www.xing.deX-XSS-Protection: 1; mode=block; report= 1; mode=block; report=

Usage of X-Content-Type-Options

Here 15 of 245 websites (6%) enable the option.
www.blogger.comX-Content-Type-Options: nosniff
www.blogspot.comX-Content-Type-Options: nosniff
www.deutschepost.deX-Content-Type-Options: NOSNIFF
www.facebook.comX-Content-Type-Options: nosniff
www.feedburner.comX-Content-Type-Options: nosniff
www.github.comX-Content-Type-Options: nosniff
www.linkedin.comX-Content-Type-Options: nosniff nosniff
www.meinestadt.deX-Content-Type-Options: nosniff
www.openstreetmap.orgX-Content-Type-Options: nosniff
www.spotify.comX-Content-Type-Options: nosniff
www.tape.tvX-Content-Type-Options: nosniff
www.wikihow.comX-Content-Type-Options: nosniff
www.wikipedia.orgX-Content-Type-Options: nosniff nosniff

Usage of Content-Security-Policy

Actually only 1 website in the top 200 Alexa ranked websites uses CSP and this lonely site is github. The problem with CSP obviously being the necessity to have a clear structure for the origin domains of the site elements. And the less advertisments and tracking pixels you have the easier it becomes...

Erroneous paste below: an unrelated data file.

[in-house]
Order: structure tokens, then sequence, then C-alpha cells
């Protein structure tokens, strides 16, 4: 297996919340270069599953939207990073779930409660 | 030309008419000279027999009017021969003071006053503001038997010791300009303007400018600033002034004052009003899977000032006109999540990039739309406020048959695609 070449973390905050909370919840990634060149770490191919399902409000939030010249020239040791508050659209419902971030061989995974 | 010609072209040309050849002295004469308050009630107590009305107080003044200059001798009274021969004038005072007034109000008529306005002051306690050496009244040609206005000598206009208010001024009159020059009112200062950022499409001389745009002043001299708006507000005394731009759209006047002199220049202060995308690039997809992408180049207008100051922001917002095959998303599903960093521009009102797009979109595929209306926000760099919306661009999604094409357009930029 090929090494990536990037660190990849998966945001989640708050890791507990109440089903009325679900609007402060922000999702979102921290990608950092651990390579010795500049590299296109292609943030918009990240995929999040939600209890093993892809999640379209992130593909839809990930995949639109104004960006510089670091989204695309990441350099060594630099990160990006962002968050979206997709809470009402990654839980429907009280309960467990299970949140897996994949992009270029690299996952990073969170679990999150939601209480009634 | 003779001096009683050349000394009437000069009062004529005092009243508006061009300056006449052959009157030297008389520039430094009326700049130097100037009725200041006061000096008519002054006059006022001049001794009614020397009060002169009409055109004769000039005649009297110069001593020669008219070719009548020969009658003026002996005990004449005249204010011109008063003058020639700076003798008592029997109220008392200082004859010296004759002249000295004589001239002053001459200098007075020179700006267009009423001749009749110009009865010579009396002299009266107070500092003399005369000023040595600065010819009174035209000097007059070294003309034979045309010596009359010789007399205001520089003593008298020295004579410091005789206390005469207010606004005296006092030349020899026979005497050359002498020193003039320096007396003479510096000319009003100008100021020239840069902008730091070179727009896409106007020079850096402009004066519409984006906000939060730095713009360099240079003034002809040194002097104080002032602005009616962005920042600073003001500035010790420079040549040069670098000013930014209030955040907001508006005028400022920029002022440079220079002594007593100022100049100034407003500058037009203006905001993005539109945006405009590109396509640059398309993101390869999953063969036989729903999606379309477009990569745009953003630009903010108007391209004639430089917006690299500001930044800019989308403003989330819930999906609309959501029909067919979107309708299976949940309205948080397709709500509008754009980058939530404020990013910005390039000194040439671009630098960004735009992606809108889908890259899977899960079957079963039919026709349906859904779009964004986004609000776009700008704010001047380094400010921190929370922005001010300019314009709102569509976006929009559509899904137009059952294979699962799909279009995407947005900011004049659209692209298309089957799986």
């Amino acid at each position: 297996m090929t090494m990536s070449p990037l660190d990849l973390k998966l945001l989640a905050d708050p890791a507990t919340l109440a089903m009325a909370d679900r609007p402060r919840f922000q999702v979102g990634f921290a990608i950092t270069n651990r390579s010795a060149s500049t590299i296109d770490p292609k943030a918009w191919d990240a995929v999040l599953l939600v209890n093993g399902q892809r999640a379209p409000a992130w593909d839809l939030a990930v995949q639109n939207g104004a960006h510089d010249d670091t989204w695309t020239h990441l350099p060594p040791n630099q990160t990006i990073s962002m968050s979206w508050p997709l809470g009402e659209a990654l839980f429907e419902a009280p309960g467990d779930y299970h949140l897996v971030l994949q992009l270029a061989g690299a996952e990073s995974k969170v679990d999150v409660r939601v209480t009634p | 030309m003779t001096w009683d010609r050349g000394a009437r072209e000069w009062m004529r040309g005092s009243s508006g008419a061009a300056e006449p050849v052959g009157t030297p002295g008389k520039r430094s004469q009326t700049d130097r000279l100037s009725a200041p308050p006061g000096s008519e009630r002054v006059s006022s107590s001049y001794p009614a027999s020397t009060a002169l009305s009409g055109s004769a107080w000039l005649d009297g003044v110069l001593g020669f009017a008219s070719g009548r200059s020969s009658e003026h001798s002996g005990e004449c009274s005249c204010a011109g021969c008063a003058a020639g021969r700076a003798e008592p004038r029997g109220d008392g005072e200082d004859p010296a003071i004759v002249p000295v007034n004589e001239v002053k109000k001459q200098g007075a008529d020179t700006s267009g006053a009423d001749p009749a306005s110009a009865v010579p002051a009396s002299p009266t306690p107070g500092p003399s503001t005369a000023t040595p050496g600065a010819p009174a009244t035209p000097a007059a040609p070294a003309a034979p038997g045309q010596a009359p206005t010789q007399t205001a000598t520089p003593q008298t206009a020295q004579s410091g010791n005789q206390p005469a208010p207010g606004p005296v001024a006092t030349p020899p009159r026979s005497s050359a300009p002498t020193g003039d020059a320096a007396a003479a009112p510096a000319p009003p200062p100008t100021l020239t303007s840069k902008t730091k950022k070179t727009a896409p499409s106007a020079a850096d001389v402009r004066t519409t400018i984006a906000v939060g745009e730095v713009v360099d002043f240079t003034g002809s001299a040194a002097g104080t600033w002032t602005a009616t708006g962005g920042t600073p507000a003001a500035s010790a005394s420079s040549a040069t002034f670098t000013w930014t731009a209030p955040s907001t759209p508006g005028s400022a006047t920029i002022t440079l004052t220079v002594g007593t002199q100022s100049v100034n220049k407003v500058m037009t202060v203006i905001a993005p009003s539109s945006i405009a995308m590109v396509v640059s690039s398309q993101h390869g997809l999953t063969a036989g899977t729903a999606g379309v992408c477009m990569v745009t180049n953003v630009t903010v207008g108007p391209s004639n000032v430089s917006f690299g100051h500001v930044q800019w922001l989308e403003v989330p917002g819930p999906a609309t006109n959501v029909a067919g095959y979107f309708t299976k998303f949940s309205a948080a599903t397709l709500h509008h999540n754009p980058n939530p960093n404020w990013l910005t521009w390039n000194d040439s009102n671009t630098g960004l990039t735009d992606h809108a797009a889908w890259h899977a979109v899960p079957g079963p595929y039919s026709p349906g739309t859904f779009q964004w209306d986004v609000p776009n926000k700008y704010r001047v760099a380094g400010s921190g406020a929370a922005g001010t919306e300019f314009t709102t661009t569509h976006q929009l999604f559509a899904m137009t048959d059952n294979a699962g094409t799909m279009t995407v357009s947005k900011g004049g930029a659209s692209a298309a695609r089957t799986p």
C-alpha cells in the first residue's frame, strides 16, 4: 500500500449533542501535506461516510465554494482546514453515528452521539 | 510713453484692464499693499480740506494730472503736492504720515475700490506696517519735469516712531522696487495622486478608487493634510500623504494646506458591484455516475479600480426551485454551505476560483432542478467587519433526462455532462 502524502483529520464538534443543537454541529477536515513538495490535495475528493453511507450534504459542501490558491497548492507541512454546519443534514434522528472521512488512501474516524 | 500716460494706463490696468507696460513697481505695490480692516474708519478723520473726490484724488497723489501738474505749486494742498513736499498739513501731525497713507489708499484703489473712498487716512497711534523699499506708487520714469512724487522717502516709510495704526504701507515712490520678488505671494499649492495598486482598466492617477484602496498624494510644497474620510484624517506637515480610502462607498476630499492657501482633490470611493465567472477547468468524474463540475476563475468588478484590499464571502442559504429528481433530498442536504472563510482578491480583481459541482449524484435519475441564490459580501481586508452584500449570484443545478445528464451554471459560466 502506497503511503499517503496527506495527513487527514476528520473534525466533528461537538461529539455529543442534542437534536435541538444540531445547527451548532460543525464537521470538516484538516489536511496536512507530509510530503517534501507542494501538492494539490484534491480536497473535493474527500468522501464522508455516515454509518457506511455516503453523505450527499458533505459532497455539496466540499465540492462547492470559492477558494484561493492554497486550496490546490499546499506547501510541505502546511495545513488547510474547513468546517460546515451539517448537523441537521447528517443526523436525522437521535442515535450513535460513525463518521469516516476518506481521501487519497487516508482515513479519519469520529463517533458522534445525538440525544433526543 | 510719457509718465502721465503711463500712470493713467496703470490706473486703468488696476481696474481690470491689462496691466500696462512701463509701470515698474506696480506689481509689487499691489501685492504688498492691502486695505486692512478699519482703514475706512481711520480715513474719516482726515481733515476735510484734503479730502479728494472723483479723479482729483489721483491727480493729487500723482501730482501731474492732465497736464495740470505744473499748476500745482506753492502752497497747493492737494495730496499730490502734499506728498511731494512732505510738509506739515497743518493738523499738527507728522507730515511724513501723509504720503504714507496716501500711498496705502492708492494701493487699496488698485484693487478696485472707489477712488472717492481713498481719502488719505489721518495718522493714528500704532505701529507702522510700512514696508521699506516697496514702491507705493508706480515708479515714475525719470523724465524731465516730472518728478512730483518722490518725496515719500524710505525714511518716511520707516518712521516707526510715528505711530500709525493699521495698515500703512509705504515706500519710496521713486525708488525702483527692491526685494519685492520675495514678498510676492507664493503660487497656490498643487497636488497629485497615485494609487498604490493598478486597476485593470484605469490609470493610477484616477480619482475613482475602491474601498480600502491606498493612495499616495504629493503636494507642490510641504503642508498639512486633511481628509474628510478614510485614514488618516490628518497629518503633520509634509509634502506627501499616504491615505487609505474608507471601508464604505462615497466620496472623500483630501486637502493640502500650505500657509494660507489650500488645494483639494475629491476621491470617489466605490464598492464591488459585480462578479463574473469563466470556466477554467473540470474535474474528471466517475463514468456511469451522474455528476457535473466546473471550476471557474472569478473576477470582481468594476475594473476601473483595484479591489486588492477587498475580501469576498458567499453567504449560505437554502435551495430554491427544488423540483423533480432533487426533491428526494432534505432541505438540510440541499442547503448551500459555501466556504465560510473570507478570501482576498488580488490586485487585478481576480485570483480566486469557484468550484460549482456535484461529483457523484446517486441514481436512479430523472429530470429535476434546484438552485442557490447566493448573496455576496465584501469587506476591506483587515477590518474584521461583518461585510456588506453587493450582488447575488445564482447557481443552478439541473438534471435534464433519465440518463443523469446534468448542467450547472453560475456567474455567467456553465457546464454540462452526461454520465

www.github.comContent-Security-Policy: default-src *; script-src; style-src 'self' 'unsafe-inline' 'unsafe-eval'; object-src

Usage of X-Frame-Options

The X-Frame-Options header is currently delivered by 43 of 245 websites (17%).
www.adcash.comX-Frame-Options: SAMEORIGIN
www.adf.lyX-Frame-Options: SAMEORIGIN
www.avg.comX-Frame-Options: SAMEORIGIN
www.badoo.comX-Frame-Options: DENY
www.battle.netX-Frame-Options: SAMEORIGIN
www.blogger.comX-Frame-Options: SAMEORIGIN
www.blogspot.comX-Frame-Options: SAMEORIGIN
www.dailymotion.comX-Frame-Options: deny
www.deutschepost.deX-Frame-Options: SAMEORIGIN
www.ebay.deX-Frame-Options: SAMEORIGIN
www.facebook.comX-Frame-Options: DENY
www.feedburner.comX-Frame-Options: SAMEORIGIN
www.github.comX-Frame-Options: deny deny deny SAMEORIGIN
www.groupon.deX-Frame-Options: SAMEORIGIN SAMEORIGIN
www.indeed.comX-Frame-Options: SAMEORIGIN
www.instagram.comX-Frame-Options: SAMEORIGIN SAMEORIGIN
www.linkedin.comX-Frame-Options: SAMEORIGIN deny
www.mail.ruX-Frame-Options: SAMEORIGIN
www.mozilla.orgX-Frame-Options: DENY SAMEORIGIN
www.openstreetmap.orgX-Frame-Options: SAMEORIGIN SAMEORIGIN
www.paypal.comX-Frame-Options: SAMEORIGIN
www.softpedia.comX-Frame-Options: SAMEORIGIN
www.soundcloud.comX-Frame-Options: SAMEORIGIN
www.sourceforge.netX-Frame-Options: SAMEORIGIN
www.spotify.comX-Frame-Options: SAMEORIGIN
www.stackoverflow.comX-Frame-Options: SAMEORIGIN
www.tape.tvX-Frame-Options: SAMEORIGIN
www.web.deX-Frame-Options: deny
www.wikihow.comX-Frame-Options: SAMEORIGIN